Wine growing is a long-time tradition in the valley; however, it was only after the World War II that wine makers started focusing on high quality wine by carrying out massal selection and reducing crop production. The Grenache noir is little by little re-staking its claim, the Mourvèdre comes from Bandol and the Syrah comes from the Côtes Rôties. The blend of these three varieties makes for high-quality flavoured wines. In 1995, the work of generations of wine growers was rewarded as we obtained official Les Baux-de-Provence AOC classification.
Based on accounts, Lauzières was founded in the 16th century when the Huguenots took refuge in the Alpilles. However, it was in 1992 that Gérard Pillon and Jean-Daniel Schlaepfer, fervent wine lovers, discovered the Lauzières estate close to the Via Aurelia, in the heart of this sunlit region. Back then, the estate belonged to the Boyer family. The Boyer sisters had inherited it from their father, Lucien, who died in 1962. As they were nearing retirement, they were looking for a buyer. An agreement was reached immediately; Gérard Pillon and Jean-Daniel Schlaepfer bought the estate!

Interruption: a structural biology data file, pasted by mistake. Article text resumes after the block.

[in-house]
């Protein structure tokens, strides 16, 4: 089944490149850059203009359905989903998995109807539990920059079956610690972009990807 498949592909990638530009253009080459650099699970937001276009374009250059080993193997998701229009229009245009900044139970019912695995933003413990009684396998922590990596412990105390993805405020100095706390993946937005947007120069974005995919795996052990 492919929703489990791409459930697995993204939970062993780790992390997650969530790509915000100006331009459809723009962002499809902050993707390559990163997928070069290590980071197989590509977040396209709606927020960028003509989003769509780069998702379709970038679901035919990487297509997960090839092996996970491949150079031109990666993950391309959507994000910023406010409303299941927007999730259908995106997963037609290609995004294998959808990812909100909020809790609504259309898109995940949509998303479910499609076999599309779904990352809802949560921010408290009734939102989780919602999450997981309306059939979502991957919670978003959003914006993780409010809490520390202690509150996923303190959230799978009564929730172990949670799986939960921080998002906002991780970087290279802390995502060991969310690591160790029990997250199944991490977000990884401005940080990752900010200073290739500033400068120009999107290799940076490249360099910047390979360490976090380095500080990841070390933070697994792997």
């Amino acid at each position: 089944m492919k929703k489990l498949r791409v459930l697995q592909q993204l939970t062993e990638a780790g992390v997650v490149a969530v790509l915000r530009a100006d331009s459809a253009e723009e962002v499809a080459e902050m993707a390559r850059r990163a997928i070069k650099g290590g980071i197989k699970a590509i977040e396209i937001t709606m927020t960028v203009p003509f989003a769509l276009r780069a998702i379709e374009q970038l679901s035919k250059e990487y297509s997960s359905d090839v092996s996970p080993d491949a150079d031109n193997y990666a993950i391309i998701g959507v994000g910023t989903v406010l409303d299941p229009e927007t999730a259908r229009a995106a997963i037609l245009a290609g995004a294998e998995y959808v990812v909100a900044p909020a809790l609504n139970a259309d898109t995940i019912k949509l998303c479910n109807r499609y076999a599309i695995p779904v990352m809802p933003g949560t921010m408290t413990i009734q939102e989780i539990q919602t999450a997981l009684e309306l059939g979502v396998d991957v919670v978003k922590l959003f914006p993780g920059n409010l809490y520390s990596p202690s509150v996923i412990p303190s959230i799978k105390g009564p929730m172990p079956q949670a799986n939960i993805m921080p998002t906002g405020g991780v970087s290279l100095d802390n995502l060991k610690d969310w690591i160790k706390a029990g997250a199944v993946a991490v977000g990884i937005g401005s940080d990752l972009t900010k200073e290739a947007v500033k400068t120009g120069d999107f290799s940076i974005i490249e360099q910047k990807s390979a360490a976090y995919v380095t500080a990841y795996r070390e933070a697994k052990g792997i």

When they took over, Gérard Pillon and Jean-Daniel Schlaepfer carried out work to revitalize and modernize the estate: the buildings were renovated; half of the vineyard that was in poor condition was uprooted and replanted in a lyre-training system. The new owners also learned to control the problems of the region: heat waves, erosion, fires. They graded the roads, found cover crops to retain the soil, cleared the land and planted shelterbelts. In 1999, they experienced a fire that destroyed almost 2,000 hectares in the region. It was the olive grove that saved the estate from fire. Presently, four wine batches are grown on the estate. Two are from old vines: Equinoxe and Solstice (both AOC), and two are from new vineyards: Sine Nomine and Asterie.